Monitoring to prevent slope failure need not be done by the experts alone. Layman residents can and should also do it.
ACCORDING to a report in The Star last month (March 28), in Kuala Lumpur alone there are more than 800 slopes that have been identified as high-risk for failure.
These slopes are in areas such as Cheras, Bukit Tunku, Bukit Dinding and Sungai Penchala.
In the report, Ikram chief operating officer Mohd Taufik Haron was quoted saying that a technical team was sent out to each slope to document any signs of distress.
“These signs include soil erosion, clogged drains or land movement. In this way, we can focus on the slopes which need maintenance before any slope failure occurs,” he said.
“Water is one of the main contributors to slope failures in a country like ours which has a high level of rainfall. Under such conditions, water control on slopes is paramount,” says Eriko Motoyama, programme director of Slopewatch, a community-based NGO that helps residents monitor their slopes for signs of landslides.
This involves looking out for bare slopes, damaged drains, cracks, leaking water pipes, vegetation growing through cracks, or loose rocks or debris on and near the bottom of the slope.
With a bit of knowledge, monitoring to prevent slope failure can be done by layman residents, Motoyama says, and one of the first things to do is to get to know the dynamics of a slope.
Ir. Shaik Abdul Wahed in his book Slopes Made Simple explains that control of water simply means directing water on the surface of the slope, usually stormwater, through a system of drains so that water flows down and away from the slope.
When drains are affected or construction of the slope was badly done, water can saturate the soil inside the slope. The combined weight of soil and water can increase dramatically and lead to failure.
Man-made slopes are typically built with a system of drains that control water (see graphic). When you stand in front of a slope, you will notice that the surface is sectioned into parts, which are called “berms”. Each section has a “berm drain”, which catches the water coming down from the slope face immediately above and from the berm itself.
At the top of the slope, there is a “cutoff drain”. The drain at the very top of a slope intercepts and safely carries away water coming from areas above.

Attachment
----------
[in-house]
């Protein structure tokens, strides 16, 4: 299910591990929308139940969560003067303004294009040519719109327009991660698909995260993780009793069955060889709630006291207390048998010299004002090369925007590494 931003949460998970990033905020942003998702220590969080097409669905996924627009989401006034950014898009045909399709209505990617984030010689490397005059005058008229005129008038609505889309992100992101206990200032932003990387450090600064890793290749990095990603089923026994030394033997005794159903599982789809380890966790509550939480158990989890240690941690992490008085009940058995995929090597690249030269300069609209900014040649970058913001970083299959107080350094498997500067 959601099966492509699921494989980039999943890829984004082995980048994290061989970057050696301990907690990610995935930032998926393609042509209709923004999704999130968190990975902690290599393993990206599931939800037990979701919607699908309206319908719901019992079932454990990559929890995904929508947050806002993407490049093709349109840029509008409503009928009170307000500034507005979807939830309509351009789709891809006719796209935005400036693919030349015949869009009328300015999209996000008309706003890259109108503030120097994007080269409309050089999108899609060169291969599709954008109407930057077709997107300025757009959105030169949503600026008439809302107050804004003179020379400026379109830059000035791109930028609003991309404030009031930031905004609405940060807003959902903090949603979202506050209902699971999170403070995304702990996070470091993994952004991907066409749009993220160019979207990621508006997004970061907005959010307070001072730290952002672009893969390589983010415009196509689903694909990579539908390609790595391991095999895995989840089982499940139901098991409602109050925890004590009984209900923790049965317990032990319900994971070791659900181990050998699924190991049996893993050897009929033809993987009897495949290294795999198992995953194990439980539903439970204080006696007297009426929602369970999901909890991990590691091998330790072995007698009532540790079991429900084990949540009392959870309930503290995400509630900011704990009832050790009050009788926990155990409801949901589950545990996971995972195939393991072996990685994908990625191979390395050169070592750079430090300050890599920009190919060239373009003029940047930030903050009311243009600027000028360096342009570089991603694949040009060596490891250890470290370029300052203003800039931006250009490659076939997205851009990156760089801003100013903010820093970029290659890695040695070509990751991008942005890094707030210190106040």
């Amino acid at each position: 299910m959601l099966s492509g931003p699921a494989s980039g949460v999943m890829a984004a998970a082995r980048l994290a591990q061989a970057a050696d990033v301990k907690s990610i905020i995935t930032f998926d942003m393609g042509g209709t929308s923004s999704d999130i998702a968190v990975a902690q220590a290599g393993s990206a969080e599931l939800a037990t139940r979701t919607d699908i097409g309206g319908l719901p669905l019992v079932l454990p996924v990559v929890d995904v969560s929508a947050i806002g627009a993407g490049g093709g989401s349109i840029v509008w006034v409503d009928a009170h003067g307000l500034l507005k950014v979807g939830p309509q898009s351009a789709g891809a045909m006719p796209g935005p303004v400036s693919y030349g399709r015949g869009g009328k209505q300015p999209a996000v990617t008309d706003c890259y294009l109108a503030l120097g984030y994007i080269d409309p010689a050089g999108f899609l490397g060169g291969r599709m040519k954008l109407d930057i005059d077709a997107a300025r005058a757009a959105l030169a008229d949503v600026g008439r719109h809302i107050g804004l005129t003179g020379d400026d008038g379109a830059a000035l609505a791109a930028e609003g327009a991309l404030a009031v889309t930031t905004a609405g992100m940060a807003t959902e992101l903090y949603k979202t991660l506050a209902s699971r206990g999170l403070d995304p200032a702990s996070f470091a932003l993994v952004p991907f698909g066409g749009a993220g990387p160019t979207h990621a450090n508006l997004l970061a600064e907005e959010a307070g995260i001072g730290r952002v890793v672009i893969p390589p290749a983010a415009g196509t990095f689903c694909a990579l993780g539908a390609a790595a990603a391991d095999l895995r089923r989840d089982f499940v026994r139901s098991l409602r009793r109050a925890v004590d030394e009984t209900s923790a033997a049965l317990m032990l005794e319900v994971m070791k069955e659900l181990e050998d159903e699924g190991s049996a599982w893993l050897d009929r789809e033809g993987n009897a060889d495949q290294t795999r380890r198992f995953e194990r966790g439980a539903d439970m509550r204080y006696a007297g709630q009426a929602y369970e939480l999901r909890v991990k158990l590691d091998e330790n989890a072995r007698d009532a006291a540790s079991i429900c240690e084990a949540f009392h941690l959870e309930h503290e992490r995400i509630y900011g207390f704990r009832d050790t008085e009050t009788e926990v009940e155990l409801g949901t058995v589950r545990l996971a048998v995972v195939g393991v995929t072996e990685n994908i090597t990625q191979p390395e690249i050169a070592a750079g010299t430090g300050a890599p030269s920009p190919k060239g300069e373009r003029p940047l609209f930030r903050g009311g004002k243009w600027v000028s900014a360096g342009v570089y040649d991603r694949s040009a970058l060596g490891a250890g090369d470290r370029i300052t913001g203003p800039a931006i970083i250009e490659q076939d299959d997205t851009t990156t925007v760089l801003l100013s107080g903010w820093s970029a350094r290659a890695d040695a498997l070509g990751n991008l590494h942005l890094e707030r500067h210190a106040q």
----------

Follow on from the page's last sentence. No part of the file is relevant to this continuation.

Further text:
At the bottom, there is a “toe drain” that accepts water from the slope face directly above, from the area below the slope such as roads and all water discharged by the cascade drains. Toe drains will channel all this water safely away to the public drain or suitable water course.
An integral part of the drainage system are the “cascade drains”, which are vertical drains that run down the length of the slope. Cascade drains have a special function. They are used when water has to be channelled from high ground to lower ground.
They not only carry water coming from the cutoff drain at the top and the berm drains along the slope, but they also break up the high energy of water coming down from drains at the upper levels so that water from the top and along the slope does not damage the drainage structures below.
This is done by providing a series of steps or obstructions along the drains so that the water, instead of rushing down like one tall waterfall, comes down in a number of small waterfalls. Cascade drains are designed so that the energy of the water is dissipated considerably before it reaches the bottom of the slope.
One final feature of the drainage system are “sumps”, which are junctions that allow water from more than one drain to be collected. The water is then channelled in a specific direction, such as to a cascade drain or external drain.
The sumps provide a means for water coming from various directions to safely meet head-on, which causes a lot of mixing and considerable loss of energy. It is important that both the inlets and outlets to the sump as well as the sump itself are kept in good condition, free of obstructions, and are able to provide free flow of water into the sumps at all times.
Also, remember that all the drains and structures function as a system and that any weak areas such as cracks, holes and defects due to design flaws or normal wear and tear can compromise the entire slope.
Thus, when inspecting a slope, it is necessary to look at the entire drainage system as a whole.
Be vigilant for slope safety